Millennials have a reputation of entitlement, but are they really?
It’s nothing new that older generations often feel like the young have it easy, but recently that feeling seems to be solidifying into the opinion that the younger generation is just spoiled and they expect to get things without giving anything in return. In fact, in 2014 a survey was conducted and 65% of Americans believed “entitled” was a good way to describe Millennials (age 18-29), while 71% thought “selfish” worked, too.
Still, are America’s youngest consumers really entitled or is it just the same story of the old painting the young in a harsh light?
That’s what Credit Sesame sought to find out in an independent study they conducted of Millennials. Rather than polling older Americans, they went right to the source and Millennials some tough questions about what they may perceive as a financial system that’s stacked against them.
- 58% of Millennials feel financial systems are fair as they are
- 9% believe student loans should be more easily forgiven
- 3% think it should be easier to get a high credit score
- 5% feel they should be able to freely spend money on traveling
- 6% think it’s okay to live with your parents and not feel bad about it
All in all, according to the survey results most Millennials aren’t looking for a free ride. They simply want a financial world where they can achieve stability and reach their goals fairly… and, really, don’t we all?
1 in 5 feel student loan forgiveness is too difficult to achieve
The most notable result of the survey is that even many of those Millennials who don’t want handouts elsewhere feel that the student loan forgiveness process is a game they can’t win. However, that’s only an entitled opinion if it isn’t true. So let’s look at the facts:
To qualify for student loan forgiveness
- You have to have federal student loans, so no private loans will be eligible.
- They have to be yours, so it can’t include PLUS loans from your parents.
- You have to be working in the public service sector – so first responders, nurses, teachers, military service members and other public servants are the only ones eligible for loan forgiveness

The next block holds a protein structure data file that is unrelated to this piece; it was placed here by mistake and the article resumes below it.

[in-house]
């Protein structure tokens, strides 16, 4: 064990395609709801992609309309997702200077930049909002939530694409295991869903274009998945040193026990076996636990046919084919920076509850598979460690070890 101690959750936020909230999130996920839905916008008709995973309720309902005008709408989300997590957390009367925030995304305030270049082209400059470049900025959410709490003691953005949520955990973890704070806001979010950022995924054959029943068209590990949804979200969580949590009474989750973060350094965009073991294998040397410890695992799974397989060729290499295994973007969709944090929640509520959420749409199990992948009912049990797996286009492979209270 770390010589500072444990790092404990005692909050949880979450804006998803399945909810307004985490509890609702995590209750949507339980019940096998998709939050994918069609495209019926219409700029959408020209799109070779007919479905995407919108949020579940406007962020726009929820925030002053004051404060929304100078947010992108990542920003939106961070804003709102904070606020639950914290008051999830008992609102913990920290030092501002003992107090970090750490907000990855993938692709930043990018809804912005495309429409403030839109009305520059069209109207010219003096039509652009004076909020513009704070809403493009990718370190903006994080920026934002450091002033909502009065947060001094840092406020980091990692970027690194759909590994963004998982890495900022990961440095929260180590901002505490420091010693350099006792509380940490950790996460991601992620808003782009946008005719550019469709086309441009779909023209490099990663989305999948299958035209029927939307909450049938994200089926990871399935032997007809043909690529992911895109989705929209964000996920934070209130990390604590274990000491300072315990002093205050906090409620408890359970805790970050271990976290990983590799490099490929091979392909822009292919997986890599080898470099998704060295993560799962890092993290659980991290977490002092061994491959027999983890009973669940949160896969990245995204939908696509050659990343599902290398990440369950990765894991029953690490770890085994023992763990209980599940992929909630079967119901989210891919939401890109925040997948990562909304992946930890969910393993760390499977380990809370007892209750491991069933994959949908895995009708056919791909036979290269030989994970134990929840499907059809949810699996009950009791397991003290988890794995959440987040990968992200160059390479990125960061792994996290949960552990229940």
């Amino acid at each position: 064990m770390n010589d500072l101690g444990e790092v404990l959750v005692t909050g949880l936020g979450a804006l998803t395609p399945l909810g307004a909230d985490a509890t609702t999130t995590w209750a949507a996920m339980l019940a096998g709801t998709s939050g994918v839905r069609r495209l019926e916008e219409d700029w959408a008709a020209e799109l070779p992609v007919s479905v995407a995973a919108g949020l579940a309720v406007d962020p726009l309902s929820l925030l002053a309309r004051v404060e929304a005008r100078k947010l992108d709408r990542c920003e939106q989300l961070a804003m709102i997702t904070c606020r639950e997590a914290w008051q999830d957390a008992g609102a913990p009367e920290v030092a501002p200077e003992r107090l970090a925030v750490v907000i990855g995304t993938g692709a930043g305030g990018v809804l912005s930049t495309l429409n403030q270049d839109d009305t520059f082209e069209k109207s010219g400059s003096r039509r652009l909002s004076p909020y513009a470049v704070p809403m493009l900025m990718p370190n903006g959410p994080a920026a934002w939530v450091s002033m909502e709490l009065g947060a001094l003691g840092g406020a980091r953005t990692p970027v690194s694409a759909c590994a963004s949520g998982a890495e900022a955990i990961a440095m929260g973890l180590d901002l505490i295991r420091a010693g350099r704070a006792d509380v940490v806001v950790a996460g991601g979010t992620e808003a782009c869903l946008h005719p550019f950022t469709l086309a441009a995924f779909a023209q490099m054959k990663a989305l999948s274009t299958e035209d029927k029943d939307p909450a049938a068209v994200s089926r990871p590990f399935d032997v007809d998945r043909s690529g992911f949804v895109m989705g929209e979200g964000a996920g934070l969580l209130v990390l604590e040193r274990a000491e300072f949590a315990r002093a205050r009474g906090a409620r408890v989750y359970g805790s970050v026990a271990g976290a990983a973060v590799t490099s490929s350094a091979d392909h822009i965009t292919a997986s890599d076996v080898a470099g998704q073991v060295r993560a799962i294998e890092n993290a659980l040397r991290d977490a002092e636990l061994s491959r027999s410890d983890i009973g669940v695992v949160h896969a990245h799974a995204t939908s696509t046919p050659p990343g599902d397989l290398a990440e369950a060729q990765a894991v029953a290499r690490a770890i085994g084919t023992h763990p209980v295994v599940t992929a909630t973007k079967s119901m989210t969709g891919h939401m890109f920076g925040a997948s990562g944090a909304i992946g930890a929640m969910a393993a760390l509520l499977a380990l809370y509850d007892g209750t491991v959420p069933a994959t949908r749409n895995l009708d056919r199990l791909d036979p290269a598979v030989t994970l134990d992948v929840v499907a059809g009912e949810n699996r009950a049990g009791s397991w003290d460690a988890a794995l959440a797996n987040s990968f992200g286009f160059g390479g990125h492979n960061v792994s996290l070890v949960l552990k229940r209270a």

- You have to be enrolled in a federal student loan consolidation program, so you must enroll in one of three programs available – if you enroll in the other two, you can’t qualify for forgiveness
So when it comes to true student loan forgiveness, it can be valid to say that only a limited number of people qualify. The reason this type of forgiveness exists isn’t because the government believes all students have gotten a bum deal when it comes to borrowing for school. Student loan forgiveness programs are designed to help those who went into public service instead of the private sector. Public positions allow you to serve the community, but often involve lower pay. Student loan forgiveness is designed to offset the burden created by that lower pay scale.
Relief and forgiveness are two different things
What’s important to note – and what wasn’t expanded on by Credit Sesame – is that Millennials may not actually be asking for true student loan forgiveness. In other words, those Millennials that believe the deck is stacked against their favor may not want their remaining balances erased completely without penalty, which is what happens once someone becomes eligible for the student loan forgiveness programs described above.
Instead, Millennial student loan borrowers may really be asking for debt relief. In other words, they want a system that makes it easier to pay back what they borrowed. It’s not that they want a free ride, what they actually want is an achievable path forward. And if that is the case, then student loan consolidation is usually the answer.
“Like many government-backed financial resources, federal student loan consolidation programs are often underutilized because borrowers simply don’t know they exist or they don’t understand the programs,” explains April Lewis-Parks, Education Director for Consolidated Credit. “There are programs that exist TODAY that allow borrowers to lower monthly payments and set a payment schedule that works on an entry-level income that many graduates have. However, it’s up to borrowers to find these programs – or find experts who can point them in the right direction.”
For more information on student loan consolidation and forgiveness programs, visit Consolidated Credit’s Student Loan Debt Consolidation Guide. If you have questions or need help finding a consolidation service, call us at 1-888-294-3130 to speak confidentially with a certified credit counselor at no charge.